Today I received a letter from the pastor of St. Kunibert Parish in Gymnich. I knew immediately: It was the annual invitation to the commemoration of the birthday of Father Kentenich. Actually, on November 16, 2021, we are celebrating the 136th birthday of Father Joseph Kentenich! Unfortunately, I cannot participate in this celebration, but then, for what are we living in the twenty-first century?! Inspired by the letter, I will make a
Digital Visit to Gymnich
As a Schoenstatt Sister of Mary, I am very attached to Father Kentenich. He is the founder of our community. In the course of my life I have read many of his writings and absorbed many things from him. His charism fascinates me ever anew. He was moved by the changes of our time and the great problems of the people. He searched for answers to the pressing needs of the time.
An Unremarkable House
The small village of Gymnich in the vicinity of Erftstadt near Cologne is the place where Father Kentenich’s journey of life began. He was born there on November 16, 1885. What all might Joseph Kentenich have experienced here?
His place of birth at Kunibertusplatz in Gymnich is visited and cared for with great dedication by the Association for the Promotion of the Birthplace of Father Joseph Kentenich.
The inconspicuous residence is marked and adorned on the photo. The festive day has already been prepared!
A Plain Room in the Attic
The house is not large; it was built and furnished entirely in the style of the time.
The goal of my tour is a very small room on the second floor. The plain room in the attic is the place where Joseph Kentenich was born.
The living conditions of that time do not correspond at all to our feeling of life today for space, freedom, and development.
The room has been restored with exhibits in recent decades. This assists me in putting myself into the events of Father Kentenich’s birth and childhood. Here a great life had an unassuming beginning.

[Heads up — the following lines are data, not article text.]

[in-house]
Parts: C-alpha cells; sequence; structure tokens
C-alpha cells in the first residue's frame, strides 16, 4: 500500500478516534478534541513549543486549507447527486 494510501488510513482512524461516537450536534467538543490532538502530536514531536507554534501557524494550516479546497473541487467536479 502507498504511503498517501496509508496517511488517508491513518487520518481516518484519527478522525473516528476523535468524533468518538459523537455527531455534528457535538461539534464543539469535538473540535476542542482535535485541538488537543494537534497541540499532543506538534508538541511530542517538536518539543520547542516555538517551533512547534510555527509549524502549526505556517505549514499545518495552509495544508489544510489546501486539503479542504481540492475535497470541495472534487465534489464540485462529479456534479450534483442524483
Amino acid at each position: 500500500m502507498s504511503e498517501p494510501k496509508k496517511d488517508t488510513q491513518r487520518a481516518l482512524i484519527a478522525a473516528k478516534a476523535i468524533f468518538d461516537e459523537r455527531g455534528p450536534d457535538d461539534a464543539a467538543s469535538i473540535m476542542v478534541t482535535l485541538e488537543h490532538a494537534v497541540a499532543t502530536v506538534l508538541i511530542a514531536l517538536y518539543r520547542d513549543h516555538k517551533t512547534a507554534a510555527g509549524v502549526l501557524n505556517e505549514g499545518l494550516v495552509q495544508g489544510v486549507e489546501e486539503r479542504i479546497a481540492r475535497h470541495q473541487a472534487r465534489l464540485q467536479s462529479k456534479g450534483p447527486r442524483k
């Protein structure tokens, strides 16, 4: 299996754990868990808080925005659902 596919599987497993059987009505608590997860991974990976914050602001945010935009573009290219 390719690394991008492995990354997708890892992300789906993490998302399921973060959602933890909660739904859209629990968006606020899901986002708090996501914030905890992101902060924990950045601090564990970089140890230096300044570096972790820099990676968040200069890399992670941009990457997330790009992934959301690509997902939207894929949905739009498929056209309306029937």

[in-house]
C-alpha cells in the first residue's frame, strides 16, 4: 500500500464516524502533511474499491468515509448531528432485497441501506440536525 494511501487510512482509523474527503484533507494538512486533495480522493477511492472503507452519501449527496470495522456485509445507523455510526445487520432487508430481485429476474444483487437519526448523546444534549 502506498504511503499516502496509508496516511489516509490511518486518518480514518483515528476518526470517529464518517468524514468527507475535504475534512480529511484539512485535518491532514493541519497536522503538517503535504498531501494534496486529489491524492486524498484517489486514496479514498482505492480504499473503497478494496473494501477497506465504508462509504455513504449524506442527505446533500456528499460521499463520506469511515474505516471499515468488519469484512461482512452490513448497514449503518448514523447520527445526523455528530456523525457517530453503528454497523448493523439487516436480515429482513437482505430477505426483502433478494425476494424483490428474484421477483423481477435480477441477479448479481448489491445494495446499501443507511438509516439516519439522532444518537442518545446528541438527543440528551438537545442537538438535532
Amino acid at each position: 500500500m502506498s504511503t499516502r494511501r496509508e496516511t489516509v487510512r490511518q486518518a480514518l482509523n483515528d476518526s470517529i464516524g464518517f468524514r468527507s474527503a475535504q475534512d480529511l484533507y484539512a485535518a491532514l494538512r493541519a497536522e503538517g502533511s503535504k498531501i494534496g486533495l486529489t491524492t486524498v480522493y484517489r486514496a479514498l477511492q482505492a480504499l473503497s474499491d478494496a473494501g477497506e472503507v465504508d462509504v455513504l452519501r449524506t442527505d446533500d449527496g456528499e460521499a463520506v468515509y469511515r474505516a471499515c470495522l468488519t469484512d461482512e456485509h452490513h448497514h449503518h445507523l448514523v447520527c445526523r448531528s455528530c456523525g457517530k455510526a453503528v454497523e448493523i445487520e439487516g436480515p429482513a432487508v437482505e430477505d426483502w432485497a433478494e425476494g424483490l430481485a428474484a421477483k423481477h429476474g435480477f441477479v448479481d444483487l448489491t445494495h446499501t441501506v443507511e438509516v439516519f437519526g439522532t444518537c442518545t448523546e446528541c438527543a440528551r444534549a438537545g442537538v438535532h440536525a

An Inviting Attraction
St. Kunibert‘s Parish Church in Gymnich: This church with its striking tower attached to it attracted the young Joseph Kentenich. With his playmates he ventured to the top in order to explore the hallowed old walls. When pursued, they took off and escaped.
That makes Father Kentenich so likeable for me: Even a person with a great divine mission of international scope could be a real rascal as a child and had original pranks in mind!
Shaped and Formed by his Love for God
Now I would like to make a visit to the church. Right at the entrance is the baptismal font which reminds me of a special experience in the life of little Joseph Kentenich.
On November 19, 1885, Father Kentenich was baptized at this baptismal fount which is still used today, and he received the name Peter Joseph. Here he was accepted into the Church.
His life was shaped and formed by his love for God and his closeness to God. Later, as the founder of the Schoenstatt Movement, he unfolded for many people the baptismal covenant as a covenant of love. He showed ways to form one’s personal life out of this reality. He pointed to the Blessed Virgin Mary who, as the Mother of God, leads us deeply to God.
How enthusiastically he could speak about her! I like to listen to the numerous audio files that we have from Father Kentenich. When I listen to him give a talk, I immediately notice his Rhineland accent.
His Bond to his Homeland
Father Kentenich was a true Rhinelander. He loved his homeland.
How would he react if he visited the towns and cities in this area today and would see the magnitude of the flooding disaster of this past summer? First of all, he probably would have genuine human compassion and would speak words of consolation and encouragement –perhaps like he did after the end of the war when he was released from concentration camp of Dachau in May of 1945. He spent some time with the people of Ennabeuren in the Swabian Alps before he could return to Schoenstatt.
“At the moment we find ourselves in a very difficult situation… Aren’t we like the Apostles at sea? The waves were becoming higher and higher, the ship was violently being cast to and fro, the Apostles were afraid… When it seemed the worst, they woke up Jesus… He commanded the storm and the sea… Why do you doubt?… You know only that which is permitted from above can happen. My watchword in Dachau was… “The Mother of God will help!” We say to her: Show that you are our Mother and I will show you that I am your child… Therefore , let us have trust as solid as a rock in the providence [of God]!” (Excerpt from a Talk on April 22, 1945 in Ennabeuren)
My visit and short tour through Gymnich ends with a petition to the birthday child, Father Kentenich: Give us your courage and confidence so that God can also be at work today and find solutions where we do not. Be an effective intercessor before God for the many people suffering in your homeland.